The article also states:

“Based on case reports and device literature, Jacobs said that metal allergy exists and has been seen as a temporal association. It can have different presentations and many involve a rash. In some examples, patients suffer skin reactions after implantation of total joint replacement devices. In other cases, the reaction goes away after the implant is removed for nonunion or re-fracture, only to return after re-implantation. In my mind, those sorts of cases prove to me that this is a real clinical entity,” Jacobs said.

Using patch testing, 14% of the general population would be sensitive to nickel and 10% would be sensitive to cobalt and chromium. However, Jacob said that patch testing may be flawed because it may have no bearing on what is occurring happening in deep tissues.

“Metal-on-metal allergy is the cause of clinical symptomatology, such as pain and swelling,” Jacobs said. These allergies present as skin reactions such as dermatitis, or patients may have a history of allergy to jewelry. The responses to these allergies can present as stiff knees, pseudotumors, necrosis or unexplained pain,” Jacobs said.

CCD: The deep tissue issue is how the medical breakthrough, as depicted in “Steel Standing,” has successfully enlightened neurologists to review other muscle disease/disorder cases in patients with metal implants. Also, my mother used M.E.L.I.S.A. metal allergy testing vs. LTT.  For more information, to have a M.E.L.I.S.A. allergy test in the United States contact: info@neurorelief.com

Reference:
Jacobs JJ. Clinical manifestations of metal allergy. Adverse reactions to byproducts of joint replacements (AAOS/ORSI). Presented at the American Academy of Orthopaedic Surgery 2012 Annual Meeting. Feb. 7-11. San Francisco.

To read the complete article: http://bonesmart.org/forum/threads/metal-allergy-in-joint-replacement.13261/

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What is Inflammatory Myopathy?

Thursday, March 7th, 2013 | Inflammatory Myopathy, Types of Metals | No Comments

The three main types of chronic, or persistent, inflammatory myopathy are polymyositis, dermatomyositis, and inclusion body myositis.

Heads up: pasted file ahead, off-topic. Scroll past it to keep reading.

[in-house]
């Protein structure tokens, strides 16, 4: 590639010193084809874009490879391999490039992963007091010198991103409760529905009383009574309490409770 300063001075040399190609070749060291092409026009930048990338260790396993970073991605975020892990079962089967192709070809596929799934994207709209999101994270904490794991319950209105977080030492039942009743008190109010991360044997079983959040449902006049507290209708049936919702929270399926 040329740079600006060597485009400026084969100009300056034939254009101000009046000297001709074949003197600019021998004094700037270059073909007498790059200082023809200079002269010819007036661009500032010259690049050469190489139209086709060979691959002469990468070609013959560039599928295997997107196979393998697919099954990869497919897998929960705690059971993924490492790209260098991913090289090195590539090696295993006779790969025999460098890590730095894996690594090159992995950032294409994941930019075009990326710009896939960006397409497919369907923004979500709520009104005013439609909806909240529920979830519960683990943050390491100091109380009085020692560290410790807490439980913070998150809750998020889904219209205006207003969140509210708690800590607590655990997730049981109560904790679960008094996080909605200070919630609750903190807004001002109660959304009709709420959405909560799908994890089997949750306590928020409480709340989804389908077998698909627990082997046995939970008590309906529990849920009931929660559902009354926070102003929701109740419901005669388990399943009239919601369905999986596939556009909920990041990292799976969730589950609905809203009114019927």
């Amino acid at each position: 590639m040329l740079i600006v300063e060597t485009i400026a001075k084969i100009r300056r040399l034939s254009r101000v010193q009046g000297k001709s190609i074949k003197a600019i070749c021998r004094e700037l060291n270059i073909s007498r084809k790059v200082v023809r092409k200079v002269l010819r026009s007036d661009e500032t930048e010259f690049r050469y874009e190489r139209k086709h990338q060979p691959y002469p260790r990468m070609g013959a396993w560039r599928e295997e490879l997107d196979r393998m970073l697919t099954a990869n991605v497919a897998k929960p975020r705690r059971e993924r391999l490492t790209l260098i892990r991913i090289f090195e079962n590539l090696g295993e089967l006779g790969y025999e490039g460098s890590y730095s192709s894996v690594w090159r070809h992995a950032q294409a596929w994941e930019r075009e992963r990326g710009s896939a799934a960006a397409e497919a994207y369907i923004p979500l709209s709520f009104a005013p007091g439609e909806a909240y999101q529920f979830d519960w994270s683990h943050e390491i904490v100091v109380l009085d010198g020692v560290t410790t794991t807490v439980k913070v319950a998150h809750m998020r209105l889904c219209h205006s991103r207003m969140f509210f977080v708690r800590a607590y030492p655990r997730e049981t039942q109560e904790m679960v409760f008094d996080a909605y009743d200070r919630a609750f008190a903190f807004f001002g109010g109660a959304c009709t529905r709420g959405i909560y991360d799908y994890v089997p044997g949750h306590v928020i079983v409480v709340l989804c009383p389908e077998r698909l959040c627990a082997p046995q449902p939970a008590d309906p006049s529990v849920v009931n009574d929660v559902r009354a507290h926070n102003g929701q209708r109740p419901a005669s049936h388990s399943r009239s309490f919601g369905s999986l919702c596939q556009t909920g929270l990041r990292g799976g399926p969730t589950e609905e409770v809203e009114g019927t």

Muscle inflammation may be caused by an allergic reaction, exposure to a toxic substance or medicine, another disease such as cancer or rheumatic conditions, or a virus or other infectious agent. The chronic inflammatory myopathies are idiopathic, meaning they have no known cause. They are thought to be autoimmune disorders, in which the body’s white blood cells (that normally fight disease) attack blood vessels, normal muscle fibers, and connective tissue in organs, bones, and joints.

The chronic inflammatory myopathies cannot be cured in most adults but many of the symptoms can be treated. Options include medication, physical therapy, exercise, heat therapy (including microwave and ultrasound), orthotics and assistive devices, and rest. Inflammatory myopathies that are caused by medicines, a virus or other infectious agents, or exposure to a toxic substance usually abate when the harmful substance is removed or the infection is treated. If left untreated, inflammatory myopathy can cause permanent disability.

Source: http://www.ninds.nih.gov/disorders/inflammatory_myopathies/detail_inflammatory_myopathies.htm **
What is Inflammatory Myopathy?

“Muscle inflammation may be caused by an allergic reaction, exposure to a toxic substance or medicine, (or) another disease …” **

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When I read this information in 2009, I realized there was not a medical translation to encourage any improvement in my mother’s chances for a return to her quality of life after being diagnosed with Inflammatory Myopathy.

Her arms looked as if she were malnourished! Her legs were beginning to slow down as if she were walking with cement blocks. This was hard for my mother to endure because of her strong independent nature. And that made it harder for me as I watched her struggle while suffering physically and emotionally. Her “hope” was the strongest aspect of her entire journey.

By gaining knowledge and having hope, I was able to connect mother’s culprit which had been a silent killer. Once her metals which were made of irritating chemicals and severely inflaming her muscles (Inflammatory Myopathy) were revised/changed – her muscle tissue starting growing again!

This is the first non-clinical (means only one case) medical case documented in the United States linking Inflammatory Myopathy to metal allergies. Unfortunately, not everyone’s medical mystery is solved. We encourage you to keep your hope and continue to exhaust all possibilities!